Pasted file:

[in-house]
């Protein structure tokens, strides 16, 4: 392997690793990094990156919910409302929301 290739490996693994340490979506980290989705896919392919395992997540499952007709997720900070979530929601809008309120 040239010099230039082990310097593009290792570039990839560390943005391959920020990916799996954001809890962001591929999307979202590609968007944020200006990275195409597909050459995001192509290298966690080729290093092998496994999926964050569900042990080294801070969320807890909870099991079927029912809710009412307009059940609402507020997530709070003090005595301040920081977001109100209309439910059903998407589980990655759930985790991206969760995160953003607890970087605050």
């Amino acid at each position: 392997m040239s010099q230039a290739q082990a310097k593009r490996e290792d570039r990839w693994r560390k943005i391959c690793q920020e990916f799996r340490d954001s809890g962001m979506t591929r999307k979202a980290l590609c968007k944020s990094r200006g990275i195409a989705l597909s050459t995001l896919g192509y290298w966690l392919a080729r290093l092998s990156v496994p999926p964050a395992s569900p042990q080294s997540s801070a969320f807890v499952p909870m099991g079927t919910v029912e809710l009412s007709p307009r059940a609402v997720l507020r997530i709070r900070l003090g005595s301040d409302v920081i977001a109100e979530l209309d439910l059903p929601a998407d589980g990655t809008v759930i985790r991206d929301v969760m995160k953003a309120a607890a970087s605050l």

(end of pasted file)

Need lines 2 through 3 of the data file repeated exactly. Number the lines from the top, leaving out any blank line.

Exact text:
């Protein structure tokens, strides 16, 4: 392997690793990094990156919910409302929301 290739490996693994340490979506980290989705896919392919395992997540499952007709997720900070979530929601809008309120 040239010099230039082990310097593009290792570039990839560390943005391959920020990916799996954001809890962001591929999307979202590609968007944020200006990275195409597909050459995001192509290298966690080729290093092998496994999926964050569900042990080294801070969320807890909870099991079927029912809710009412307009059940609402507020997530709070003090005595301040920081977001109100209309439910059903998407589980990655759930985790991206969760995160953003607890970087605050």
């Amino acid at each position: 392997m040239s010099q230039a290739q082990a310097k593009r490996e290792d570039r990839w693994r560390k943005i391959c690793q920020e990916f799996r340490d954001s809890g962001m979506t591929r999307k979202a980290l590609c968007k944020s990094r200006g990275i195409a989705l597909s050459t995001l896919g192509y290298w966690l392919a080729r290093l092998s990156v496994p999926p964050a395992s569900p042990q080294s997540s801070a969320f807890v499952p909870m099991g079927t919910v029912e809710l009412s007709p307009r059940a609402v997720l507020r997530i709070r900070l003090g005595s301040d409302v920081i977001a109100e979530l209309d439910l059903p929601a998407d589980g990655t809008v759930i985790r991206d929301v969760m995160k953003a309120a607890a970087s605050l």